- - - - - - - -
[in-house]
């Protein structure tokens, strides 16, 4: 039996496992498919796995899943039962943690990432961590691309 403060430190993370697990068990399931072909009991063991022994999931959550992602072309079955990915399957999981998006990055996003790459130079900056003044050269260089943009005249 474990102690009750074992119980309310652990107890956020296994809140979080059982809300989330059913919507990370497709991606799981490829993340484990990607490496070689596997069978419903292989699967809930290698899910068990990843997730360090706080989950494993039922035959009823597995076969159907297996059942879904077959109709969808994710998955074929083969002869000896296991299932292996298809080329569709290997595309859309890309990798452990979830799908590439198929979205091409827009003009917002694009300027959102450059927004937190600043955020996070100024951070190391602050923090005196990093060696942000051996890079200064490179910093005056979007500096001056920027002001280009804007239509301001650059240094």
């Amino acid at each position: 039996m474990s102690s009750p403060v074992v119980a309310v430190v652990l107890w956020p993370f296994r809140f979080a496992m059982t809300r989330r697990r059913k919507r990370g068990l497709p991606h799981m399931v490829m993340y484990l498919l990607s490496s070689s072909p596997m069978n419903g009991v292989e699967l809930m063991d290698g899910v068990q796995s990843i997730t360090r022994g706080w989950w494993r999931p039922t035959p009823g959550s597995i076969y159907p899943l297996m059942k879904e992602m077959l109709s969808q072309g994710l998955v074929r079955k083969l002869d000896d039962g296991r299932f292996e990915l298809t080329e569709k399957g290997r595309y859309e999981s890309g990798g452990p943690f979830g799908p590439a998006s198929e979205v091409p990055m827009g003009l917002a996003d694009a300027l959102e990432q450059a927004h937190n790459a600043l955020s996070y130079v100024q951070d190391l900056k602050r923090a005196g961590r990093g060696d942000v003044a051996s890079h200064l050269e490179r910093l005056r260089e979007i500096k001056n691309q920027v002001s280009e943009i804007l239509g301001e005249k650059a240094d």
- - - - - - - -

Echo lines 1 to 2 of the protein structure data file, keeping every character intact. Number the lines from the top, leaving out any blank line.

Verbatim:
[in-house]
């Protein structure tokens, strides 16, 4: 039996496992498919796995899943039962943690990432961590691309 403060430190993370697990068990399931072909009991063991022994999931959550992602072309079955990915399957999981998006990055996003790459130079900056003044050269260089943009005249 474990102690009750074992119980309310652990107890956020296994809140979080059982809300989330059913919507990370497709991606799981490829993340484990990607490496070689596997069978419903292989699967809930290698899910068990990843997730360090706080989950494993039922035959009823597995076969159907297996059942879904077959109709969808994710998955074929083969002869000896296991299932292996298809080329569709290997595309859309890309990798452990979830799908590439198929979205091409827009003009917002694009300027959102450059927004937190600043955020996070100024951070190391602050923090005196990093060696942000051996890079200064490179910093005056979007500096001056920027002001280009804007239509301001650059240094």